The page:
[show_gd_mylist_btn]

Lahore Khewra Rawalpindi Taxila History Tour

Lahore Khewra Rawalpindi Taxila History Tour Overview

On 6 days of history and culture tour, a delightful journey that takes you from the Mughal era Gardens of Lahore, Forts and Mosques to the ancient cities of Taxila and myriad of cultures.

Lahore Silk Route caravan Kashgar Tour Highlights

  • Visit the most holy sites and destinations in Pakistan
  •   Step closer to birth pace of Buddhism; try to understand the faith, and the unique related activities there.
  • If you are a believer, just take a pilgrim along the way and enjoy the spectacular scenery and profound culture in this land.
  • enjoy the amazing and mysterious places, mountains, temples & stupas in scared places!
  • Encounter the paths trodden by Buddha in all their splendour and majesty

Lahore Khewra Rawalpindi Taxila History Tour Itinerary

  Days        Activities

  • ARRIVAL in Lahore

    One of our staff will meet you at the airport and escort you to the hotel.

    Today either you can relax or you can enjoy an exploratory walk in the old part of Lahore Punjab Pakistan; wander past the vegetable and spice markets, beautifully carved old houses and trucks, cows pestering the vegetable vendors, catch traditional craftsmen at work in silver and gold bazaars .You will then continue on the Mall Road – before arriving at the gleaming provincial capital, Lahore. You pass shining new buildings and  park areas.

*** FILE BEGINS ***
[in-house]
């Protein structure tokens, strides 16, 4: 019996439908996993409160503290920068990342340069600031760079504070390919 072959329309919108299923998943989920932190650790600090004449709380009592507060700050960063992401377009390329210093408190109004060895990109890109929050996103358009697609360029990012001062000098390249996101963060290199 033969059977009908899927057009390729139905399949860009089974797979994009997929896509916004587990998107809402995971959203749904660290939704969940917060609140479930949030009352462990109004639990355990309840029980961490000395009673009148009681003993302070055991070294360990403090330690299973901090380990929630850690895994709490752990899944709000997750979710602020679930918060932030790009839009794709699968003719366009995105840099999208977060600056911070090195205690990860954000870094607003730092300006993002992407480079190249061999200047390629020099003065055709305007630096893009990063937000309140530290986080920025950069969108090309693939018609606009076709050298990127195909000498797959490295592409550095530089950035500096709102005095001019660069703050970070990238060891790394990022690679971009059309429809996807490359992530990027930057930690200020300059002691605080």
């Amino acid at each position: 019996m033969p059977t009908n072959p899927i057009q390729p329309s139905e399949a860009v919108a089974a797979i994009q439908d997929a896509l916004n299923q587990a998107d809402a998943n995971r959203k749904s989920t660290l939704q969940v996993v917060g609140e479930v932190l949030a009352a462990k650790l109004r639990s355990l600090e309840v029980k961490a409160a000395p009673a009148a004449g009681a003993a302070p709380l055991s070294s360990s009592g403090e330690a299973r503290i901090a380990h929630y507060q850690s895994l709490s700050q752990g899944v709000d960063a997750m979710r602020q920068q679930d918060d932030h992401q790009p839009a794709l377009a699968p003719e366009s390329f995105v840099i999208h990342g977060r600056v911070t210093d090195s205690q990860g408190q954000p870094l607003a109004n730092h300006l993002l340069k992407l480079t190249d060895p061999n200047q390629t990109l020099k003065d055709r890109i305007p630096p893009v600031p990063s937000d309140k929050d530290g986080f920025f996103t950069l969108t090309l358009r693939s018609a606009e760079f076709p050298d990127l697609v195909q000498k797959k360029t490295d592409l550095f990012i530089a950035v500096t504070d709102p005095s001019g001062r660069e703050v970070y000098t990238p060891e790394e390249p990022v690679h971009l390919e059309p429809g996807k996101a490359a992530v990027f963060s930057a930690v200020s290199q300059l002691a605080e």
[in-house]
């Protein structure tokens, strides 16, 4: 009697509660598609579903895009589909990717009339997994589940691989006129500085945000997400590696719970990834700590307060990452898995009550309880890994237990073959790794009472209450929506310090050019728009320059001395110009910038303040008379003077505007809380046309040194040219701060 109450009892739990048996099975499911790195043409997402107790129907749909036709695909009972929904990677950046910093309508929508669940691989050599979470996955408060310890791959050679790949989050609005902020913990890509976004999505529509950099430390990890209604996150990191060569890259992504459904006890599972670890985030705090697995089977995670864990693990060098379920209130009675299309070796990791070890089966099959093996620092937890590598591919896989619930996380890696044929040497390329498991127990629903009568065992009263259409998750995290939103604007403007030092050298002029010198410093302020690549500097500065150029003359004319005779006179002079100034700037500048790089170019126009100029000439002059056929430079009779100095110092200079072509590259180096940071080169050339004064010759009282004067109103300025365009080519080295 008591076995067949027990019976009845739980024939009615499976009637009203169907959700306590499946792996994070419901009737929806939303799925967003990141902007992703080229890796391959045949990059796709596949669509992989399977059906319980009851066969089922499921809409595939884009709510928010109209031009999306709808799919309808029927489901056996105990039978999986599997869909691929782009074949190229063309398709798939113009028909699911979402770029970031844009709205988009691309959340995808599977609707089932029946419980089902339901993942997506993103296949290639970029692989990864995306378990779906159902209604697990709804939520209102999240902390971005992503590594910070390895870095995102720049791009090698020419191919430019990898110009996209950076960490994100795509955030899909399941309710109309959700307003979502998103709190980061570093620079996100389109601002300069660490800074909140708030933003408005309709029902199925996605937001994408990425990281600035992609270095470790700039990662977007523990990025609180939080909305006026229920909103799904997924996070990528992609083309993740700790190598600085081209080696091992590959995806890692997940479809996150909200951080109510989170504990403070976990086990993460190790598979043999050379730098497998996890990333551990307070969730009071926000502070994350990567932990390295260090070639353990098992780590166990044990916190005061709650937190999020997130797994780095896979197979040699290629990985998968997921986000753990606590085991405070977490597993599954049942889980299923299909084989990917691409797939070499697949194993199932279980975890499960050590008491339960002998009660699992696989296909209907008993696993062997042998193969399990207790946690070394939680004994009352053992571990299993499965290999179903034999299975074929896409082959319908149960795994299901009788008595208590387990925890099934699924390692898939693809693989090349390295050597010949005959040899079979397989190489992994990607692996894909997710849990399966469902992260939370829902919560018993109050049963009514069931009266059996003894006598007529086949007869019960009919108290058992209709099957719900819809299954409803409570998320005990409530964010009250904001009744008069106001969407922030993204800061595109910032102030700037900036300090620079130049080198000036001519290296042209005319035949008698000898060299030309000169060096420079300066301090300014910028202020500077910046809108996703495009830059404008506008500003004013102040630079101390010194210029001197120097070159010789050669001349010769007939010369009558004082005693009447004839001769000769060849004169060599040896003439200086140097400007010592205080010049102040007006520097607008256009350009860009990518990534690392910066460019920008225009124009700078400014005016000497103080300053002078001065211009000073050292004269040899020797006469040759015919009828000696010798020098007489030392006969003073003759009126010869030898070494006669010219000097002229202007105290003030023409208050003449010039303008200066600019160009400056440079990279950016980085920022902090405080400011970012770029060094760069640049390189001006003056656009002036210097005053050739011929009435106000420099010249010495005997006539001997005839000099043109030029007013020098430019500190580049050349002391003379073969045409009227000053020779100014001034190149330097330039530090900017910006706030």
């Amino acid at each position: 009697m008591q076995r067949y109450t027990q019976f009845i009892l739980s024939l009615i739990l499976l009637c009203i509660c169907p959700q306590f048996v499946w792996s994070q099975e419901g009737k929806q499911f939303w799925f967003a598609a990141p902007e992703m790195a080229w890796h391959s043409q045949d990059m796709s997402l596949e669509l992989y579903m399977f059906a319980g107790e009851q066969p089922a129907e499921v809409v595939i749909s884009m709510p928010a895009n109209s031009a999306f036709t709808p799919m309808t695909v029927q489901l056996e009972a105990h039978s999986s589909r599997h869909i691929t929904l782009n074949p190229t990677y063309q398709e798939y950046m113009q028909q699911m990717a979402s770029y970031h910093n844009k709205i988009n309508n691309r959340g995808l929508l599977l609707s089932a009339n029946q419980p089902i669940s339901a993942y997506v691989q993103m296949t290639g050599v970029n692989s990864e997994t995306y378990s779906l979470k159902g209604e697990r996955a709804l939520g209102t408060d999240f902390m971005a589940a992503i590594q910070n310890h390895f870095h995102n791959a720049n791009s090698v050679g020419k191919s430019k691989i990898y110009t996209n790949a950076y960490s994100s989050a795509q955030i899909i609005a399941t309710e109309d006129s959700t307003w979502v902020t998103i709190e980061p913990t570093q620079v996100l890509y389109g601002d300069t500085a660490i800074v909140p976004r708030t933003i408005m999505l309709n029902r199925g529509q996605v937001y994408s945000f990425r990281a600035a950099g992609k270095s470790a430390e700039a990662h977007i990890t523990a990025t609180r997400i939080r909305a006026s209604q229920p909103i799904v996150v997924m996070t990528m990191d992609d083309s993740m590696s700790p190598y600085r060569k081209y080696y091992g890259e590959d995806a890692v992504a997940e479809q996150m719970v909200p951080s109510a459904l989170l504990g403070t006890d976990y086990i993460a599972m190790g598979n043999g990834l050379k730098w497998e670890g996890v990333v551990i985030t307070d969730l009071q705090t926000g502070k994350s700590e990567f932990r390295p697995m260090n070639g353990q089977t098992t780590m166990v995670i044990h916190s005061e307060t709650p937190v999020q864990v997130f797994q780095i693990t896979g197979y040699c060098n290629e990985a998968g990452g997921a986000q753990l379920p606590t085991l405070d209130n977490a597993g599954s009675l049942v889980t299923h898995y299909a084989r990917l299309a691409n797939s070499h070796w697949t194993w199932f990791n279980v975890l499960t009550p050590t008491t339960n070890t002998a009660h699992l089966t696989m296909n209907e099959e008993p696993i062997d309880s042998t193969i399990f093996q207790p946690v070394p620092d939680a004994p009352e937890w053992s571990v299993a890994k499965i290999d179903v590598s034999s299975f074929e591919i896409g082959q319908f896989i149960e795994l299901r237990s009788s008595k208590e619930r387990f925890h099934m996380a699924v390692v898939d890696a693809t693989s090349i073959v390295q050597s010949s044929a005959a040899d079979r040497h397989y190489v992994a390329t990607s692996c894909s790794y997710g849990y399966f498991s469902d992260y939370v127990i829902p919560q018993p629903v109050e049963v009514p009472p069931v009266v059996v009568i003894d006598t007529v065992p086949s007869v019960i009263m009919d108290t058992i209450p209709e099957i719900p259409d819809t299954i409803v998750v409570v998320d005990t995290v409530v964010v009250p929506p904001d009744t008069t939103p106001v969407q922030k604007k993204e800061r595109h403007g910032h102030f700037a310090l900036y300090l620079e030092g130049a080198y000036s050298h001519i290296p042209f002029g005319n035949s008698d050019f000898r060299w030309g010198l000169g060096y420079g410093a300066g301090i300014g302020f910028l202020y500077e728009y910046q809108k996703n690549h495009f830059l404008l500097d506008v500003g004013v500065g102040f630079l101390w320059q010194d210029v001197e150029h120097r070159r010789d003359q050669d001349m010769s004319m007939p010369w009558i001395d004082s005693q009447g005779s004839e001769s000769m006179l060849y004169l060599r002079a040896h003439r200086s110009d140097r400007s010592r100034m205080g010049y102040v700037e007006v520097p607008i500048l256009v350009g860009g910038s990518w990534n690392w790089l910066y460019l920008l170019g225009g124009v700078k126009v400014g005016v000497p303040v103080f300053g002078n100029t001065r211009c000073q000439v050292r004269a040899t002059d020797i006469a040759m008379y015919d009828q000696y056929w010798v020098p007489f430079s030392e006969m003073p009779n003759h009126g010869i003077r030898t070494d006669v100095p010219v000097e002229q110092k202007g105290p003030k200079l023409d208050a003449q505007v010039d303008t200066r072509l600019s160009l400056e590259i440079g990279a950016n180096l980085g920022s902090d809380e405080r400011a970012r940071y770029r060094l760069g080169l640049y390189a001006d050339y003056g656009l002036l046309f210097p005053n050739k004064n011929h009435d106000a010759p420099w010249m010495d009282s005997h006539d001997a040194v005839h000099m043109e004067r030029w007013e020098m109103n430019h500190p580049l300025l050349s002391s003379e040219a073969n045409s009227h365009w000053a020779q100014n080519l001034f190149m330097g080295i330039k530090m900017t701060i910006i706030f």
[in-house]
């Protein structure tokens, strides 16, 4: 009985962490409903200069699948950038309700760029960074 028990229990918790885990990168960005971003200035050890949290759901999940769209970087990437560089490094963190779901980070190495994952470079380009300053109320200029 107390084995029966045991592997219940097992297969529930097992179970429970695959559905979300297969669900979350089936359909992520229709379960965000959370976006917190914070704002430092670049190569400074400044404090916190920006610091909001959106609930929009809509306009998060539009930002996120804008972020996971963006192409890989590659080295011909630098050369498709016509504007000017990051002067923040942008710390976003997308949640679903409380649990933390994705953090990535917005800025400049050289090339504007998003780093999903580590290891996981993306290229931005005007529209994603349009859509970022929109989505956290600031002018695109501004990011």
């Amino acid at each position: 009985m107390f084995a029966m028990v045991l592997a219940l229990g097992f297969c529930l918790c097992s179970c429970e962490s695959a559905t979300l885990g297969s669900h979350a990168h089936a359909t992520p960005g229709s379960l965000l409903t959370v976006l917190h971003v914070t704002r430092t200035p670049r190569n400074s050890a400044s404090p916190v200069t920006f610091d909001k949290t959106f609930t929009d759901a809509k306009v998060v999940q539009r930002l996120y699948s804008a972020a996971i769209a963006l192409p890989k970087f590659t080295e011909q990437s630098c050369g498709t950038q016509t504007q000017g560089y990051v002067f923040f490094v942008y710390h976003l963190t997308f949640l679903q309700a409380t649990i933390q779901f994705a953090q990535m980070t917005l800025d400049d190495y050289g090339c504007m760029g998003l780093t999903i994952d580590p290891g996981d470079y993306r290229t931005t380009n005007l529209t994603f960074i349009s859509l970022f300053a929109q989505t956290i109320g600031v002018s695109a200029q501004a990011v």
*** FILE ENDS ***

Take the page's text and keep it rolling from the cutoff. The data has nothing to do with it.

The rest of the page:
Activities: Cultural exploration , Sightseeing

  • Lahore

    Today morning after breakfast at hotel we will move out on The Mall Road, which was a modern thoroughfare lined with exquisite buildings of great public and private utility during British time.

    We will stop over at Gymkhana Club or Little Britain opposite Lawrence Gardens to take a view of this symbol of prestige and a favorite haunt of men of diverse talents and fortune. The halls of club were built in memory of two Governors Sir John Lawrence and Sir Robert Montgomery.

    We will move to The Lahore Museum built by the British in Moghul Gothic style and opened in 1894.John Lockwood Kipling, Rudyard’s father was the museum’s first curator. It is the best museum in Pakistan with a superb collection of Moghal period includes illustrated manuscripts, miniatures, rugs and carvings. It also has excellent galleries of pre historic Pakistan and a superb collection of Buddhist stone sculpture. The famous Zam – Zama gun casted in 1760 stand in front of the Museum.